Actually been toying with the idea of selling it, since it seems kind of silly to own a gun that I never shoot.

I only bought it because it was a deal too good to pass up.

September 17, 2004, 11:19 AM
Majic, guess it's you and me againt the world. I have a 6'' H&R 999 that is a safe queen. Yes, I said (okay typed) H&R. It is 100%, gets wiped down when handled. Could have sold it a doz. times but what of it's quality and classic looks would $200 bucks buy??---Tom

September 17, 2004, 12:47 PM
Is a neglected gun the same as a queen.
Out of 19 long guns that I own 9 have never been fired by me simply because, living in the city and not being close to an outdoor range, I haven't had the opportunity.
out of the remaining 10 only 2 are shot with any regularity, again only because it is inconvient
1 old .22 rifle is the only one with any semblence of family history.
on April 24th 1981 at a distance that I had figured at 75yds but an artillery friend placed closer to 125 on a down hillgrade of about 60 degrees. I shot a snake through the head, where the skull and neck meet, with an old used Savage model 6A that I had bought earlier that day for $15 as a birthday present to myself.
The snake was killed instantly and went rigid flipping out of the water end over end two and a half times before hitting the water again. The most amazing part of the whole story is that the bullet went exactly where I wanted it to.

Today at 42 the event is still seared ...seared into my brain I close my eyes and see it in my mind like it was yesterday. It sereves as a reminder of when I was young and could actually see well enough to be a formidable marksman.
I've told the story so many times that my son says that he is going to have it inscribed on the stock when I die and use it as a head stone.
It's also the one that he fondles the most when he fondles even though almost all of my guns are much cooler

All handguns are shot at the time of purchase or within a day or two although many serve no immediate purpose so they lay in wait in the safe

September 17, 2004, 09:20 PM
There are 2 "Friends of the NRA" issues on display in my office (Henry Golden Boy and Beretta 96) that haven't been fired. The main reason I bought them was to support the NRA and I was high bidder at significantly less than the MSRP of the standard non-NRA models. It's not a matter of not wanting to shoot them and I don't think they are going to significantly appreciate in value over the next few years. But I have so many other guns that I really like to shoot and only so much time to do so. One other "safe queen" is an S&W Police and Military Special that my father bought before I was born. It's certainly been fired (it was the first handgun I ever shot at the tender age of around 8) but .38 Special just doesn't have enough oomph for me any more and I want to keep it in the current pristine condition with the original box, oiled paper and cleaning tool.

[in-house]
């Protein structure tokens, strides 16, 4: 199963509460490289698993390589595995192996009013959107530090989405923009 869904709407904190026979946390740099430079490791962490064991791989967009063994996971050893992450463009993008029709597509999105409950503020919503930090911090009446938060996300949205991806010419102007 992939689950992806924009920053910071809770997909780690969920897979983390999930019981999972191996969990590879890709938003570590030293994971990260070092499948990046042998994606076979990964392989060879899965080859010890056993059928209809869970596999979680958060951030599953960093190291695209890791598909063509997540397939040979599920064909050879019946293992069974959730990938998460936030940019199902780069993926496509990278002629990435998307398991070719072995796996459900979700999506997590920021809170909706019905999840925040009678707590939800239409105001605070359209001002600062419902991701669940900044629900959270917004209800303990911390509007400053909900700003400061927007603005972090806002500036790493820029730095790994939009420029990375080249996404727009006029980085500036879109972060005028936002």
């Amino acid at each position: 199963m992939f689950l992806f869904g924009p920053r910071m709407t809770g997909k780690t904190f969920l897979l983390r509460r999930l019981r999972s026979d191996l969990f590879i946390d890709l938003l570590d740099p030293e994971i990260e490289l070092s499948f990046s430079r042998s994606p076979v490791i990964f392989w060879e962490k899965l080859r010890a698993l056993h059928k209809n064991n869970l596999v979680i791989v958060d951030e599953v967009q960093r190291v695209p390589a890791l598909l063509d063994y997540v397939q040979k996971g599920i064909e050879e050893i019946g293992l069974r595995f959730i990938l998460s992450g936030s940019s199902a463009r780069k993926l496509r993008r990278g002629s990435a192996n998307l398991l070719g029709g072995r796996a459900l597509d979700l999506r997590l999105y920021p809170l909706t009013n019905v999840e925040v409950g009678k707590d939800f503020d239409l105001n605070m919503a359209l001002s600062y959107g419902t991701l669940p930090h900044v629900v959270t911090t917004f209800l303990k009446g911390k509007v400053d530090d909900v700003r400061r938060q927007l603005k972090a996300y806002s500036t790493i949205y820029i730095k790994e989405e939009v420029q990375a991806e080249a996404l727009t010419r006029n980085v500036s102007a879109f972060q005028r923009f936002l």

September 18, 2004, 04:21 AM
My catagories are "fancy" and "utility". A fancy gun to me is one with a high polished nice wood stock and fine blueing you can see your face in. Then there are the stainless or matte stainless steel and synthetic stocked guns or the ones that are parkerized or with a matte camo finish, those are the utility guns you can use and perhaps abuse a little and not feel bad about it.

With the bad weather I hunt in, I prefer a utility gun over a fancy gun because I don't mind the elements ruining a nice gun. Then again, I love the old warhorses like the SMLEs and Garands and the like, but those that are pretty original with the original parts I baby. The ones that have been sporterized already I just use and enjoy.

And then there are those that are shootable, but missing parts...though nice for gunsmithing projects that you wouldn't want ot practice on nice guns, at least not at first.

I shoot what I own, but if I can do the same with a utility gun, I save the fancy gun for nice weather.

Don't get me wrong, if I had a 100 year old gun in an obscure chambering, yes, I would refrain from shooting it. But I prefer guns I can shoot and take care of and love.

September 18, 2004, 08:34 PM
But they're not really safe queens. There are a few pistols that I just never seem to get around to taking out to the range.